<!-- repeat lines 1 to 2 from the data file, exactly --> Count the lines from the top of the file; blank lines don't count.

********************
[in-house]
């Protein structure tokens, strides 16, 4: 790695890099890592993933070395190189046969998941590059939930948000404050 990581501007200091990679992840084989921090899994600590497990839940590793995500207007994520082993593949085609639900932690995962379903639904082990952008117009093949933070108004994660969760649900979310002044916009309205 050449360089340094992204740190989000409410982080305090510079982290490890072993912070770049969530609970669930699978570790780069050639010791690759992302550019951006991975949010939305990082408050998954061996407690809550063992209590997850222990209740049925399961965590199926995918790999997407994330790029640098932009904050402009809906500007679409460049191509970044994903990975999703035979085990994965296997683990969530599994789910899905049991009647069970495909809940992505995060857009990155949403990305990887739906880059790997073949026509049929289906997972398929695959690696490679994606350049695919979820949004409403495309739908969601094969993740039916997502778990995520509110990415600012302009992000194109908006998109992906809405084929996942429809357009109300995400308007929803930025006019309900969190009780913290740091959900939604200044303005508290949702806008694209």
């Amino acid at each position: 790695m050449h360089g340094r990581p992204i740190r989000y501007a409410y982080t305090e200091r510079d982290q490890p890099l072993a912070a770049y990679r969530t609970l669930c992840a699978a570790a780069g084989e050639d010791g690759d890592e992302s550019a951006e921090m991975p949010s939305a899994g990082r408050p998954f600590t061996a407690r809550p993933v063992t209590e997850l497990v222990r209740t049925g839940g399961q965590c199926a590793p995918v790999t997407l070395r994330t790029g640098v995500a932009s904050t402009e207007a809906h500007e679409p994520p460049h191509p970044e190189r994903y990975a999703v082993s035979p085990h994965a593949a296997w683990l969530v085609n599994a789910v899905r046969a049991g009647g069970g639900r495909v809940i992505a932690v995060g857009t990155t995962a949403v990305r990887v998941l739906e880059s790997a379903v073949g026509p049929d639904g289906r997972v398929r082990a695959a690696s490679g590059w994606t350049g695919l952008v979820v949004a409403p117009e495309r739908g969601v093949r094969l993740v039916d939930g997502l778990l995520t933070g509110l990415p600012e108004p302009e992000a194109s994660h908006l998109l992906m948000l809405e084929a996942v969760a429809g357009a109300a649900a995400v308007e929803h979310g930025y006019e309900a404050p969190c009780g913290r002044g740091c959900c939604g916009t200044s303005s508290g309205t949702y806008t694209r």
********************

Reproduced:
[in-house]
């Protein structure tokens, strides 16, 4: 790695890099890592993933070395190189046969998941590059939930948000404050 990581501007200091990679992840084989921090899994600590497990839940590793995500207007994520082993593949085609639900932690995962379903639904082990952008117009093949933070108004994660969760649900979310002044916009309205 050449360089340094992204740190989000409410982080305090510079982290490890072993912070770049969530609970669930699978570790780069050639010791690759992302550019951006991975949010939305990082408050998954061996407690809550063992209590997850222990209740049925399961965590199926995918790999997407994330790029640098932009904050402009809906500007679409460049191509970044994903990975999703035979085990994965296997683990969530599994789910899905049991009647069970495909809940992505995060857009990155949403990305990887739906880059790997073949026509049929289906997972398929695959690696490679994606350049695919979820949004409403495309739908969601094969993740039916997502778990995520509110990415600012302009992000194109908006998109992906809405084929996942429809357009109300995400308007929803930025006019309900969190009780913290740091959900939604200044303005508290949702806008694209």